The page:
It says everything about the impact made by Jonah Lomu that the sporting world, not just that of rugby union, mourned the death at 40 of the former New Zealand wing, who battled with a kidney disease for most of his 15-year career.
Lomu died at his home in Auckland from a cardiac arrest 24 hours after returning home from Dubai, where he had taken a family holiday having been one of New Zealand’s World Cup ambassadors in England. The player who took the 1995 World Cup by storm as a 20-year-old generated tributes from across the globe.
“So sad to hear the news about this amazing giant of a man,” said the former England football captain, David Beckham, “a sporting hero and one of the nicest people you could ever wish to meet. A credit to his country, his family and to the sport that he passionately played. Jonah, you will be missed.”
The Australia Test cricketer Usman Khawaja tweeted: “Extremely sad news about Jonah Lomu. He was the only reason I watched rugby union as a kid. What a legacy he has left.”
A number of rugby league clubs in Australia posted tributes to Lomu, including Manly Sea Eagles. “Our thoughts and prayers to the family of the late Jonah Lomu. What an amazing athlete. Rest in peace.”
In rugby union, players spoke about a sportsman who redefined the sport but who did not sacrifice his humility to fame. “I think it amazed people how humble and quiet he was when they got to see the real Jonah because on the field he was such a force of nature,” said the former New Zealand fly-half Andrew Mehrtens.
“He was rugby’s first global superstar: people started talking about Jonah Lomu probably at least as much as they were talking about the All Blacks. I remember going for a McDonald’s – everyone would be open-mouthed, people would stare at him goggle-eyed. I’d be sitting alongside pinching myself, thinking I’m beside Mick Jagger or something!”
The former All Blacks captain Sean Fitzpatrick said: “He was iconic and a gentleman. He was an absolute legend of the game, its first global superstar. He set the world alight at the 1995 World Cup in South Africa, more than 19st, 6ft 5in who could run the 100 metres in 10.5sec. Defences had not seen anything like him before.”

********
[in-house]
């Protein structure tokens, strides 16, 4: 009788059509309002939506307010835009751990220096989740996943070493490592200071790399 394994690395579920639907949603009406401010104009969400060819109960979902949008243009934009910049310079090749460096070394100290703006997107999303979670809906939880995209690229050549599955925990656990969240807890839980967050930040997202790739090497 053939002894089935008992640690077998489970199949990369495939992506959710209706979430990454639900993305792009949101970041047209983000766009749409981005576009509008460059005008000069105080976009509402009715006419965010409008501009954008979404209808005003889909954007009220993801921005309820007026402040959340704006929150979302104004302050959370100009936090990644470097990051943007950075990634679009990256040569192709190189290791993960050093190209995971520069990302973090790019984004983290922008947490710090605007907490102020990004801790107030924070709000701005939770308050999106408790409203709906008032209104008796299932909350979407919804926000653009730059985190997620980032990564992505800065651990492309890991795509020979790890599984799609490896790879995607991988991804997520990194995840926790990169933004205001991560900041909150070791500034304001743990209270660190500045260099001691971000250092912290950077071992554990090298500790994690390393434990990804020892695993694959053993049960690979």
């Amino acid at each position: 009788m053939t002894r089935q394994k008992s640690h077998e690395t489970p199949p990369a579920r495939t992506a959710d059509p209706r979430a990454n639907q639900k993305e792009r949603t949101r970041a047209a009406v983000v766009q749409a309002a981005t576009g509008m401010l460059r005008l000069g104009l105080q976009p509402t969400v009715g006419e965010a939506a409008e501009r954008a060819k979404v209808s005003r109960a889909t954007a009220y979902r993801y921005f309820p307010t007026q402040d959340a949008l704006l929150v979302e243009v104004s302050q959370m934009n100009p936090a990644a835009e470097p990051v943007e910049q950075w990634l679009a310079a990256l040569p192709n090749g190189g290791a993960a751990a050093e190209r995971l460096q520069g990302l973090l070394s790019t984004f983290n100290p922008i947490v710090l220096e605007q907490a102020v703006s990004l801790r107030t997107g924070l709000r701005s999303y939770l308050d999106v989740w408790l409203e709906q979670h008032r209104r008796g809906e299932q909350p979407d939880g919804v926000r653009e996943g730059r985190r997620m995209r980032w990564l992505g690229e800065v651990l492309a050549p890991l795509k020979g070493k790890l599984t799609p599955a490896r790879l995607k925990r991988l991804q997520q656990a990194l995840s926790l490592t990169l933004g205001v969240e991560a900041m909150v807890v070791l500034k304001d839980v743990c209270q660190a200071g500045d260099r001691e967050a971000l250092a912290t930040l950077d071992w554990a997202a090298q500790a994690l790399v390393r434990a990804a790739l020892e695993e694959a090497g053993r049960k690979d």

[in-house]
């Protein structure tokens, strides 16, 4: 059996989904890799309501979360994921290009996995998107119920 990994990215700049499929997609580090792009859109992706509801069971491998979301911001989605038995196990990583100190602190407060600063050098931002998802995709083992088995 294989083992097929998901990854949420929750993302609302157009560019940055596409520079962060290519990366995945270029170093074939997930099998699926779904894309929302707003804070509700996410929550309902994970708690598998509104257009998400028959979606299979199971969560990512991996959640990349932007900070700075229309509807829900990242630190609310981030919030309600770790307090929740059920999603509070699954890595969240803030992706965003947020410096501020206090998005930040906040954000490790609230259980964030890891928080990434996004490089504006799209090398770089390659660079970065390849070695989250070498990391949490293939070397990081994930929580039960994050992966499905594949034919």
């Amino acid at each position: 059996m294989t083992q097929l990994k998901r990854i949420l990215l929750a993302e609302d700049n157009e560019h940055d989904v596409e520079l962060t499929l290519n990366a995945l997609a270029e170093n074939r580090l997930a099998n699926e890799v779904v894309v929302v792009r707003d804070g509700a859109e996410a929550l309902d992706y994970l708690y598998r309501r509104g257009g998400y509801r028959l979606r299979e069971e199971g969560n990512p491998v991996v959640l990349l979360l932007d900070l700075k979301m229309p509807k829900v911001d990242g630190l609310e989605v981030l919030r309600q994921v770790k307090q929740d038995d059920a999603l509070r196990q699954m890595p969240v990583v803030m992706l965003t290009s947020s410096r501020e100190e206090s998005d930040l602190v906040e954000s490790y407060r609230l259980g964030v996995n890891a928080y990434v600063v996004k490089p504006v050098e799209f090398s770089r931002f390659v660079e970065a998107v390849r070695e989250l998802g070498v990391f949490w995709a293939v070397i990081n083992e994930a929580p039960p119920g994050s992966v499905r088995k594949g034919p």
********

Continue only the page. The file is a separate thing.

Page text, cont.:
The England side of 20 years ago would say amen to that. Lomu scored the first of his four tries against them in the semi-final at Cape Town by using Mike Catt as a door mat without lingering over wiping his feet. “I still blame Will Carling,” said Catt. “He ankle-tapped him and Jonah is then stumbling towards me, rather than standing upright. Like you do in your under-10 days you get your feet close and you drive your attacker. Unfortunately, the next thing I remember is turning around to see Jonah scoring the try. I’m lying on the floor and Robin Brooke came over to me, hit me across the cheek and said: ‘Mate, that’s just the start of it.’ Everybody knew who Mike Catt was afterwards, but for all the wrong reasons.”
The Northampton centre George Pisi made his debut as a 20-year-old for North Harbour when Lomu was at the province. “Jonah was just the humblest guy and he really took the young guys under his wing,” he said. “Maybe he wasn’t at his peak then and he was coming back from his sickness but he was still the down-to-earth guy that everyone respected.”
New Zealand lost the 1995 World Cup final to South Africa in extra time after the Springboks stopped Lomu gaining momentum. “Difficult to write with eyes full of tears on my eye tracker,” tweeted their scrum-half that day, Joost van der Westhuizen, who has motor neurone disease. “Thank you for EVERYTHING Jonah. RIP my dear friend.”
Cardiff Blues will hold a minute’s applause in tribute to Lomu, their former player, at Thursday’s European Challenge Cup home tie with Harlequins.
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